There are reports that the big four companies Deloitte and PricewaterhouseCoopers (PwC) have asked staff to disclose their cryptocurrencies in their annual risk assessment procedures.
The Big Four is a term applied to the leading accounting firms Deloitte, Ernst & Young (E&Y), KPMG and PwC.
They offer auditing, tax, management consulting, guarantees and legal services to the world’s leading companies and governments. This puts them in a unique position in terms of economic insights and awareness of future trends, especially in relation to digital transformation.
But what can we take from this event?
Risk assessment and compliance
According to Economic Times, Deloitte and PwC staff were asked to disclose cryptocurrencies of INR 10 ($ 0.13) or more. So far, there are no reports on the position held by E&Y and KPMG or that it is part of global politics outside of India.
“Companies fear conflicts of interest if partners or any of their family members have bought crypto assets,” insiders said.
It is worth noting that none of the Big Four have rules prohibiting staff from investing in digital assets. However, non-disclosure of assets could result in punishing staff or even dismissal.
Understandably, such a post should apply to partners and perhaps more managers. But PwC requires that all employees, even associates, adhere.
In one example, an associate was fined INR 25,000 ($ 330) for failing to disclose her husband’s crypto investment of INR 10,000 ($ 130).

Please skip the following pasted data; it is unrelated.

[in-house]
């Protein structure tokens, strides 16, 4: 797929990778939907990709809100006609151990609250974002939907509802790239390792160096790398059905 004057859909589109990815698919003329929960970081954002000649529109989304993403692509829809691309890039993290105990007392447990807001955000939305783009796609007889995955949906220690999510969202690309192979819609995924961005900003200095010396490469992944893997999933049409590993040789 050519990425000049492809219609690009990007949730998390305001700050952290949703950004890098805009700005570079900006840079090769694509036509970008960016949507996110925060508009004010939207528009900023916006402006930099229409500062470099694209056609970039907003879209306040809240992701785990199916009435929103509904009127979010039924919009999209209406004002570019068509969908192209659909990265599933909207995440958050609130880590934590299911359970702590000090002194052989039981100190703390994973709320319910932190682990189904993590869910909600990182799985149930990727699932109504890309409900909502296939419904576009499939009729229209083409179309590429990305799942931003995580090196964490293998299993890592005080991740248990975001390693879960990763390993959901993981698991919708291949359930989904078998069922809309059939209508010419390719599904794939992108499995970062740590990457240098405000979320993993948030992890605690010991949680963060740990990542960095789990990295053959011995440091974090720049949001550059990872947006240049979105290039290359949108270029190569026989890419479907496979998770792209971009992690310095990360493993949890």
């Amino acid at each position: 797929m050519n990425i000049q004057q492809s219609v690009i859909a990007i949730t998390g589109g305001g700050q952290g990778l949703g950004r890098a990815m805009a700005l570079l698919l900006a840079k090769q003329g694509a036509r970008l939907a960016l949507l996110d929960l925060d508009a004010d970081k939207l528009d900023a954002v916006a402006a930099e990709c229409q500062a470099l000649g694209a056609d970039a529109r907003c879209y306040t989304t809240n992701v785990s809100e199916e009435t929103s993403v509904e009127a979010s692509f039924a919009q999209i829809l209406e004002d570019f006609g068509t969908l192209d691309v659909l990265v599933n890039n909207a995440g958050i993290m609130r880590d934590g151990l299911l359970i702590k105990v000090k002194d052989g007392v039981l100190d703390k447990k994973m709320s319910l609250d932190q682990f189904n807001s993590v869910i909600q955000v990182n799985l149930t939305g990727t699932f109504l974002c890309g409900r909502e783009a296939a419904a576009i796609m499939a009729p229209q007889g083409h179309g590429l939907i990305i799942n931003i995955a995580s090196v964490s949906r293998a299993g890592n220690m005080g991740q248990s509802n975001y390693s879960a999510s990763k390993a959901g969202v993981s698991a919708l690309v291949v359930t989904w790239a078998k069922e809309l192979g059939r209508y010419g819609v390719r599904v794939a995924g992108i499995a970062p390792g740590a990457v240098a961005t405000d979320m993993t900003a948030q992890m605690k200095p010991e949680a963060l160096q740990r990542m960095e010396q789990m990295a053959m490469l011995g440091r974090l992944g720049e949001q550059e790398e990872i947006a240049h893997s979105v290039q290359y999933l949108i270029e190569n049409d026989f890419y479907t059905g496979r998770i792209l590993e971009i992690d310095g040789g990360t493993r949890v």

Commenting on the situation, the senior partner in one of the companies concerned pointed out that the cryptocurrency is mostly owned by younger, generally less senior staff members.
“Most of these investments are made by executives and young partners because most of the older ones stick to traditional investments such as equity and real estate.”
Is this the beginning of an anti-crypto attitude?
The legality of cryptocurrencies in India is somewhat ambiguous. After that, a legal decision was made to ban digital currencies upside down in March 2020. But the government remains stubborn about their use in India.
Last time, a cryptocurrency bill that would clarify the matter was again postponed due to seeking wider consultation.
Big four senior partner he mentioned that the publication of cryptocurrency by staff is necessary for the sake of transparency, especially since companies count the central bank and the government as clients.
“But we want to be above the board because many of our projects involve direct collaboration with the Reserve Bank of India (RBI) and the government.”
As overseers of international accounting standards, it makes sense that big four companies practice what they preach and enforce disclosure requirements.
Since that is the case, this isolated event should not be interpreted as an anti-crypto attitude of the Big Four. Instead, it seems like a precautionary measure to avoid insults from the Indian authorities.
However, the uncertainty surrounding the cryptocurrency account introduces an element of confusion.
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